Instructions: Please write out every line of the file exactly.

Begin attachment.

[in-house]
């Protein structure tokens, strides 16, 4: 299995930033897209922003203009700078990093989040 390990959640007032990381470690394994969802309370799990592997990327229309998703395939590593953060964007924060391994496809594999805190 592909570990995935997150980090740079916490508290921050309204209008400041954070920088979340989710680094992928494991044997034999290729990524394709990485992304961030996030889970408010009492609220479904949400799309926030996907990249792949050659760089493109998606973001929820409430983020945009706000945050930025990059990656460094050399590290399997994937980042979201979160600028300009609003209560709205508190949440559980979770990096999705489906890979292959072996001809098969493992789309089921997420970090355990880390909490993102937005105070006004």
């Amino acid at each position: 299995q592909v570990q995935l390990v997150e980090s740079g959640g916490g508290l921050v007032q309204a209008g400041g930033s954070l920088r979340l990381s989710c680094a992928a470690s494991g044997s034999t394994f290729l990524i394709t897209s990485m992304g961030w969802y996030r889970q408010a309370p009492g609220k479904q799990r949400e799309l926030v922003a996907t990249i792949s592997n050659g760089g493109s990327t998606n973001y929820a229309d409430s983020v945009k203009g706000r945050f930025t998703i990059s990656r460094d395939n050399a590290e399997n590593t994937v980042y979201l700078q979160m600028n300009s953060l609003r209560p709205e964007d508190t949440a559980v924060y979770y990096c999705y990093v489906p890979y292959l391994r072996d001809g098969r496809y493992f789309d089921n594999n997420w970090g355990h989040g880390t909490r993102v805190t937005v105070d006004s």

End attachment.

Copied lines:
[in-house]
């Protein structure tokens, strides 16, 4: 299995930033897209922003203009700078990093989040 390990959640007032990381470690394994969802309370799990592997990327229309998703395939590593953060964007924060391994496809594999805190 592909570990995935997150980090740079916490508290921050309204209008400041954070920088979340989710680094992928494991044997034999290729990524394709990485992304961030996030889970408010009492609220479904949400799309926030996907990249792949050659760089493109998606973001929820409430983020945009706000945050930025990059990656460094050399590290399997994937980042979201979160600028300009609003209560709205508190949440559980979770990096999705489906890979292959072996001809098969493992789309089921997420970090355990880390909490993102937005105070006004």
């Amino acid at each position: 299995q592909v570990q995935l390990v997150e980090s740079g959640g916490g508290l921050v007032q309204a209008g400041g930033s954070l920088r979340l990381s989710c680094a992928a470690s494991g044997s034999t394994f290729l990524i394709t897209s990485m992304g961030w969802y996030r889970q408010a309370p009492g609220k479904q799990r949400e799309l926030v922003a996907t990249i792949s592997n050659g760089g493109s990327t998606n973001y929820a229309d409430s983020v945009k203009g706000r945050f930025t998703i990059s990656r460094d395939n050399a590290e399997n590593t994937v980042y979201l700078q979160m600028n300009s953060l609003r209560p709205e964007d508190t949440a559980v924060y979770y990096c999705y990093v489906p890979y292959l391994r072996d001809g098969r496809y493992f789309d089921n594999n997420w970090g355990h989040g880390t909490r993102v805190t937005v105070d006004s």